A key benefit of hyperconverged infrastructure (HCI) is standardization. Each node in an HCI cluster brings a standardized, predictable unit of compute, network and storage. As your needs increase, you simply add another standardized node into the cluster, and your needs will get fulfilled. At the same time, a critique of HCI is that the standardized unit is not granular enough to independently scale compute versus storage in a granular manner.
For general enterprise applications, this lack of granularity may not be a major concern – generally, as companies grow, and demands increase, there is a correlation between the need for additional compute resources and storage resources. However, this critique is most evident in many Big Data use cases – where enterprises may leverage a very dense cluster of compute against enormous, disproportionate amounts of data.
In Big Data use cases, compute resources must be able to scale independently of storage resources. In other words, compute and storage resources must be disaggregated from each other. One approach is to utilize some form of networked storage, but this can pose two major problems for Big Data (especially Hadoop) use cases – first, Hadoop prefers to work with independent disks; and secondly, storage controllers and the access to them can become bottlenecks and configuring storage systems typically requires some specialization in the storage system itself.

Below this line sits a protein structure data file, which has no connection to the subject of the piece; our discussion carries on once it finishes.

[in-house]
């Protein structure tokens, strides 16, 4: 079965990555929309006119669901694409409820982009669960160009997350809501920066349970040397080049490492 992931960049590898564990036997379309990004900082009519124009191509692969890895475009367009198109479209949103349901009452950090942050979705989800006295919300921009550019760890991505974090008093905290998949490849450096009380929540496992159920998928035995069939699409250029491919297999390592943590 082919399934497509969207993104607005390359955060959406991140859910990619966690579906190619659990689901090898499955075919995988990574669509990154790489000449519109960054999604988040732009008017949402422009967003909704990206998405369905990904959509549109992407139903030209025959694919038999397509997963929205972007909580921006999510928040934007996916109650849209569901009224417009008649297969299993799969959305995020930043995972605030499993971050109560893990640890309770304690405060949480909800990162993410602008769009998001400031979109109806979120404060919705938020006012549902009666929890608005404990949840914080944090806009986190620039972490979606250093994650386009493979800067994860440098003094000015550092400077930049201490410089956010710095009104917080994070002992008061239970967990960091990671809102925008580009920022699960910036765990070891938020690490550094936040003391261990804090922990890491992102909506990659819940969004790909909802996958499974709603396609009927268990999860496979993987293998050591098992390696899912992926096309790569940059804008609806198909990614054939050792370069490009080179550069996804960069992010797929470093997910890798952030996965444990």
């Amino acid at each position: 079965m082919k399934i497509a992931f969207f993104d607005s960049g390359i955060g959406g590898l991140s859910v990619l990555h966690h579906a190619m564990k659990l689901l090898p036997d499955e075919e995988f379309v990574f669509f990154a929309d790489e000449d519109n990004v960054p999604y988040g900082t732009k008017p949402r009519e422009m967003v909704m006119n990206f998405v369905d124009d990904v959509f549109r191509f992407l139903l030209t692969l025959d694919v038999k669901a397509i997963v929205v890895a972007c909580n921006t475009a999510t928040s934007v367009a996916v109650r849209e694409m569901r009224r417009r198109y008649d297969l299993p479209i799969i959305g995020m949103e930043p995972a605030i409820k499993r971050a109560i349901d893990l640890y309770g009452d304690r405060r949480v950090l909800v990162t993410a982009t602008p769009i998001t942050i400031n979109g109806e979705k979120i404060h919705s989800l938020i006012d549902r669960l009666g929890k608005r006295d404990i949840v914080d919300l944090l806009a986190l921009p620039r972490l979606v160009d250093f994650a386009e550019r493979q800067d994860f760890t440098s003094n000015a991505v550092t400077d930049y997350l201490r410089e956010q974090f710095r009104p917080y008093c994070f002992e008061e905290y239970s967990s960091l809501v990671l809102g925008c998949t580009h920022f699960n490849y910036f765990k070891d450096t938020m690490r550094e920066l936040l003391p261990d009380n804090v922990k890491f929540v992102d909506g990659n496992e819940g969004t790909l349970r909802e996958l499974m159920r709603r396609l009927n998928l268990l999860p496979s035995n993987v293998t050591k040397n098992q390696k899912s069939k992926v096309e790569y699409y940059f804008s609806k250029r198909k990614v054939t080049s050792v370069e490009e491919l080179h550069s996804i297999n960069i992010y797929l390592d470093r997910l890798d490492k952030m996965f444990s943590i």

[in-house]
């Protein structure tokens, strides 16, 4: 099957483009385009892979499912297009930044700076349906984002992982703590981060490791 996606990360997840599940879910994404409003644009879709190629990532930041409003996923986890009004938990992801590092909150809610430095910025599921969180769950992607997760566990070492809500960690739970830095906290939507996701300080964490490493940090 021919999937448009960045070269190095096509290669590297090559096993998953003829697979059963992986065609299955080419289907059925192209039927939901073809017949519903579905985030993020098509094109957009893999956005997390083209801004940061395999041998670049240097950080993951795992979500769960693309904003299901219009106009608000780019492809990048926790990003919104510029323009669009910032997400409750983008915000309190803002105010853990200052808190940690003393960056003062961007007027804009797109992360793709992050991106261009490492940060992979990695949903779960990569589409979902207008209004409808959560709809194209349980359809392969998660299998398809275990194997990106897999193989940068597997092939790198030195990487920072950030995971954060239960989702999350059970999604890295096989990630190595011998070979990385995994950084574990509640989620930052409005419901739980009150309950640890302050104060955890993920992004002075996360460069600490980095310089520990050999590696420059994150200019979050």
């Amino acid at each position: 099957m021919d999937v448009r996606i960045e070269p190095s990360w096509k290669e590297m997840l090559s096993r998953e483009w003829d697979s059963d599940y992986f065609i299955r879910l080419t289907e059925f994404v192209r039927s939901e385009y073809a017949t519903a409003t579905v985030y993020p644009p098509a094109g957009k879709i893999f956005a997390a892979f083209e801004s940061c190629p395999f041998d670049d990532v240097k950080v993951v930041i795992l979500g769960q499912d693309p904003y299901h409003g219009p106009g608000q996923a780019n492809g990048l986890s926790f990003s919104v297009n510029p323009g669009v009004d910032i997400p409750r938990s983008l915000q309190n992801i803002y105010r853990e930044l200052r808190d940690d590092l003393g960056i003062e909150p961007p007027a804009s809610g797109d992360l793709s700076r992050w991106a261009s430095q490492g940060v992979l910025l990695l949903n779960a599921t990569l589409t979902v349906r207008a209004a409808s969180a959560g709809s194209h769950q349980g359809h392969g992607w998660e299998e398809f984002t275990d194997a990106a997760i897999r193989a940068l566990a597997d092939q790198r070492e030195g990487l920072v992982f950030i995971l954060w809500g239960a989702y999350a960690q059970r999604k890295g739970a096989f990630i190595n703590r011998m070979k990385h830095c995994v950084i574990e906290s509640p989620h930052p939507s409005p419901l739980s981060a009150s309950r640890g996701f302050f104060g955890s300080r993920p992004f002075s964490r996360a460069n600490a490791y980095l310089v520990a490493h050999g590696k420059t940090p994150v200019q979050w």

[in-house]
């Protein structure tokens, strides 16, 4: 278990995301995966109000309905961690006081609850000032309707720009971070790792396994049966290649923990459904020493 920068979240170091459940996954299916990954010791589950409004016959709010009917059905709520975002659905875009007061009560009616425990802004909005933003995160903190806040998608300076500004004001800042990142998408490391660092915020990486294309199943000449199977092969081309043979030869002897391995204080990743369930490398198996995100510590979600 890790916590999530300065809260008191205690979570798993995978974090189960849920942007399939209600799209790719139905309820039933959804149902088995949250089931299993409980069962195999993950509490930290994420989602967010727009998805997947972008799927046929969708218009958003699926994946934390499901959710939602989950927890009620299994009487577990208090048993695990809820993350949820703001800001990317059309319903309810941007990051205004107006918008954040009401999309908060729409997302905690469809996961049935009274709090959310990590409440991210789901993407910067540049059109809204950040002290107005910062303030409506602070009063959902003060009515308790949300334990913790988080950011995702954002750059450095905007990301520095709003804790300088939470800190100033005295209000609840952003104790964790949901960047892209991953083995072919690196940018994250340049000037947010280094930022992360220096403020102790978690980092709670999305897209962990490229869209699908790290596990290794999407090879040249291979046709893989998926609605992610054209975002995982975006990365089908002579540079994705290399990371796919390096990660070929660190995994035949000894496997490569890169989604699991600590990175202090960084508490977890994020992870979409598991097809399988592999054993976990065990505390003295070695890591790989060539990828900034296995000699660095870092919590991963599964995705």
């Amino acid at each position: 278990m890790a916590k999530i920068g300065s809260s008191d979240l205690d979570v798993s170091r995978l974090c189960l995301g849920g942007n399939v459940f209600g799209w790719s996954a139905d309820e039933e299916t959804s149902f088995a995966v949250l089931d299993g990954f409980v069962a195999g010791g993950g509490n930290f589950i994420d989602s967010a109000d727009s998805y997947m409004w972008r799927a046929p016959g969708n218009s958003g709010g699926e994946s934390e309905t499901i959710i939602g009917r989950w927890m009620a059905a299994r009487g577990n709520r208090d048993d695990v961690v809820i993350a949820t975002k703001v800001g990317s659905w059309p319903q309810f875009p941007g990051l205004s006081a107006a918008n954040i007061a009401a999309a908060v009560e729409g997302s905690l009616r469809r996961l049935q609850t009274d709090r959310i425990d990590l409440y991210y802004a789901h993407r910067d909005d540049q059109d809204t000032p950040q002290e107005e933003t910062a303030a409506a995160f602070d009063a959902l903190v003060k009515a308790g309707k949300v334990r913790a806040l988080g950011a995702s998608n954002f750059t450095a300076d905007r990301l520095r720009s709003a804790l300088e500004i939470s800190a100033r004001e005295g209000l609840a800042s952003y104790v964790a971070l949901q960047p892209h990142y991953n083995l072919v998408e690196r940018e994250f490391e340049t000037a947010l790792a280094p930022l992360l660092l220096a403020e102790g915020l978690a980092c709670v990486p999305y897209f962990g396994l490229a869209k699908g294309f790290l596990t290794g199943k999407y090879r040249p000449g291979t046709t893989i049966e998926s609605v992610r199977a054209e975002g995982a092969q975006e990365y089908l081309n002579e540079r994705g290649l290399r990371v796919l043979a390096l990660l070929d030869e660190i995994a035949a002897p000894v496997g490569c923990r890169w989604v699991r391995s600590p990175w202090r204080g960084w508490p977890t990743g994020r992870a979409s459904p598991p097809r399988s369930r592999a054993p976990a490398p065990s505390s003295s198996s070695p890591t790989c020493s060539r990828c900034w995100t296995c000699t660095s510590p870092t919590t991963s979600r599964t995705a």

A further problem for Hadoop uses cases is that traditional storage media uses a direct point to point interface which means that disks have to be wired directly to a given server or servers within a cluster, making the standing up and breaking down of clusters highly manual and cumbersome.
DriveScale solves these problems by introducing a low cost Ethernet to SAS converter, turning each drive into an iSCSI drive. Since disk drives now appear as Ethernet connected networked devices, the ability to assign and deploy many individual disks to a cluster, and reassign them becomes very easy. The cost competitive nature of 10Gbps interfaces eliminates concerns over performance, and DriveScale keeps the disks local to each rack so that bandwidth is high and latency is low, resulting in performance parity with local drives.
The result is simple: a cluster of nodes, can now address any number of available iSCSI drives as needed. Hadoop can use its native tools to aggregate the drives as it sees fit. Drives can be provisioned and reprovisioned without changing cabling or manual intervention.
The cost of implementing a DriveScale solution is marginal since, the only additional hardware necessary is the cost of the Ethernet to SAS bridge. Hadoop users can still take advantage of the commodity pricing of drives, since they are housed in simple JBOD shelves with no storage system overhead.
Neuralytix believes that what DriveScale has created is a very straightforward solution to a fast growing problems, especially for large Big Data users. The simplicity of the solution is its elegance.
While there are key-value Ethernet connected drives, such as the Seagate Kinetic drive, these drives are not designed for general purposes use cases, leveraging native interfaces and tools. Investing in very high-end scalable (typically monolithic) storage systems is not cost effective for Big Data uses cases.
Neuralytix sees opportunities not only for Big Data, but also commercial high-performance computing (HPC) environments.
With the maturity and accelerating acceptance of large scale Hadoop and Big Data deployments, Neuralytix believes DriveScale has found a market with pent up demand for its solution.
Read the original story by Ben Woo in Neuralytix